It has been an interesting observation that due to the demerit related with those reactions carried out in conventional organic solvents; synthetic chemists are paying more interest to the development of new methodologies based on solvent-free conditions. The literature based on neat reaction without any catalyst has skilled exponential expansion over the last decades. So, it is very difficult to maintain with the research accounted in this field. Therefore, review literature has become increasingly important to researchers who are trying to keep up with this field. Though all modifications are important and demand their own merit but the concept of “the best solvent is no solvent’ is a step forward in the field synthetic chemistry and an alternative approach using solid support is another outcome. Unfortunately, solid support reactions do not entirely meet the definition of no solvent as appreciable amount of solvent is still required for adsorption of reactants and elution of products at the pre and post reaction stages respectively. When we are not using any medium or solvent the term ‘neat reaction’ has been coined. According to recent literature there are two type of neat reaction and we can classify as neat reaction Type 1: where there is no solvent as well as no catalysts and Neat reaction Type 2: where there is no solvent but there is catalyst.

The reductive amination of aldehydes and ketones is an attractive procedure on organic synthesis for the C–N bond formation reaction. Reductive alkylation of ammonia/amine or reductive amination of carbonyl compounds is the reaction of carbonyl compounds with ammonia/primary amine/secondary amines. In the reductive amination the choice of reducing agent plays an important role in the success of the reaction in which the imine intermediates need to be reduced selectively over the aldehydes under the same reaction conditions. Traditionally, the reductive amination of aldehydes is carried out using stoichiometric amounts of reducing agents such as borohydrides, formates, silanes and many other different reagents. The development of convenient methods for the synthesis of sterically hindered tertiary amines have gained much attention from the synthetic chemists in recent decades. In literature three methods were reported for the synthesis of sterically hindered tertiary amines such as method involving benzyne intermediates, method involving reactive organometallic reagents and involving cross coupling reactions. To develop the new methodologies in organic synthesis and to synthesize the sterically hindered tertiary amines selectively with a variety of aldehydes and primary amines using commercially available formic acid as reducing agent the following procedure can be used.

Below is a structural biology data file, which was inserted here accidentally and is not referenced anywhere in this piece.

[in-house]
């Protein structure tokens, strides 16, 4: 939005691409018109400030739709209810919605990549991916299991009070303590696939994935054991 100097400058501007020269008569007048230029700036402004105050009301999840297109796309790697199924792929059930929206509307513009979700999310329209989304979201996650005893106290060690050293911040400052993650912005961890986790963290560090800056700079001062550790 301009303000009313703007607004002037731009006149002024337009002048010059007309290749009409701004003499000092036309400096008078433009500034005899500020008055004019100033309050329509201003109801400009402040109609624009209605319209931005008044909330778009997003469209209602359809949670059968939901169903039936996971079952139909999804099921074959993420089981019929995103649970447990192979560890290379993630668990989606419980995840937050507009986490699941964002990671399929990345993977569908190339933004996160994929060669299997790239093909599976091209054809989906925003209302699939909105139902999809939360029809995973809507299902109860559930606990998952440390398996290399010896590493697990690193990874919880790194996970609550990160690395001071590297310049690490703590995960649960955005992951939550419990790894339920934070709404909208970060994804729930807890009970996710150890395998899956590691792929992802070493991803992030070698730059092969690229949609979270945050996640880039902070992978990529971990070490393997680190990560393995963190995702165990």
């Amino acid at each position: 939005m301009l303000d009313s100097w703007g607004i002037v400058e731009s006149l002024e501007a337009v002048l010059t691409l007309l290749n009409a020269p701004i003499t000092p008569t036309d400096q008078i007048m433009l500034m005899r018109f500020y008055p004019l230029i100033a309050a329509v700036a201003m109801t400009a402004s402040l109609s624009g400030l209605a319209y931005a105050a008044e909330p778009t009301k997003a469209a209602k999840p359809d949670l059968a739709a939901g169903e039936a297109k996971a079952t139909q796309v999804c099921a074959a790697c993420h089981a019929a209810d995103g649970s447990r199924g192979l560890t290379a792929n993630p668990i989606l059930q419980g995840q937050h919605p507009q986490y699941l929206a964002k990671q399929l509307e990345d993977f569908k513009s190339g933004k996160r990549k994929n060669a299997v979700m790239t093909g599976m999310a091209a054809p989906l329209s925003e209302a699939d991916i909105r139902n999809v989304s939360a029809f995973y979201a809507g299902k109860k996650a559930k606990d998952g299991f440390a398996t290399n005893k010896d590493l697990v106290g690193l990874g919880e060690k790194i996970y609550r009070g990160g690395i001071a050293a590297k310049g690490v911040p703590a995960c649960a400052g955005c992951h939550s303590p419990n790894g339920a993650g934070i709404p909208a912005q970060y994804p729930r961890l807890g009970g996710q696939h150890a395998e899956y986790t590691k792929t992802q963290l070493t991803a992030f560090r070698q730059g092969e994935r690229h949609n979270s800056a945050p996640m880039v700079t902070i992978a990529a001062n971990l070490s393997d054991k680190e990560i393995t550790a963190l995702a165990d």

Scheme-1

Scheme-2

HCOOH initially at lower temperature breaks (hydrolysis) certain imines to produce the carbonyl compounds and amines but at higher temperature the undissociated imines may reduce to the corresponding secondary amine. After hydrolysis the corresponding carbonyl compounds combine with reduced secondary amine to yield the iminium ion which gets reduced by HCOO¯ to furnish the corresponding tertiary amine.

Advantages:

  •  It is organic solvent free condition
  •  Metal free
  •  Easily accessible reactants
  •  The reaction should be fast
  •  Simple operation
  •  General applicability
  •  Modular nature
  •  We should get very clear product
  •  Environmentally friendly reaction conditions

In conclusion, to synthesize selectively sterically hindered tertiary amines as well as some secondary amines based on the Eschweiler-Clarke procedure will be interesting. In the Eschweiler-Clarke procedure use of formaldehyde was the only variation to prepare the monomethylated or dimethylated amines.


 References 

1. Anastas, Paul T.; Warner, John C. Green Chemistry Theory and Practice; Oxford University Press: New York, 1998.

2. “Zwitterionic Imidazolium Salt: Recent Advances in Organocatalysis” S. Das, S. Santra, P. Mandal, A. Majee and A. Hajra, Synthesis 2016, 49,1269-1285.

3. a) J. W. Park, Y. K. Chung, ACS Catal. 2015, 5, 4846. b) H. Kato, I. Shibata, Y. Yasaka, S. Tsunoi, M. Yasuda, A. Baba, Chem. Commun. 2006, 4189. c) R. V. Jagadeesh, T. Stemmler, A. E. Surkus, M. Bauer, M. M. Pohl, J. Radnik, K. Junge, H. Junge, A. Bruckner and M. eller, Nat. Protoc. 2015, 6, 916.

4. a) V. Fasano, J. E. Radcliffe, M. J. Ingleson, ACS Catal. 2016, 6, 1793; b) M. Kitamura, D. Lee, S. Hayashi, S. Tanaka, M. Yoshimura, J. Org. Chem. 2002, 67, 8685.

5. Pollard, C.B.; David C. Young (1951). “The Mechanism of the Leuckart Reaction”. J. Org. Chem. 16: 661.

6. Alexander, Elliot; Ruth Bowman Wildman (1948). “Studies on the Mechanism of the Leuckart Reaction”. Journal of the American Chemical Society. 70: 1187–1189.


About the author

Mr Sandesha Nayak is Senior research associate at Syngene International Ltd, Bengaluru, India from past four years.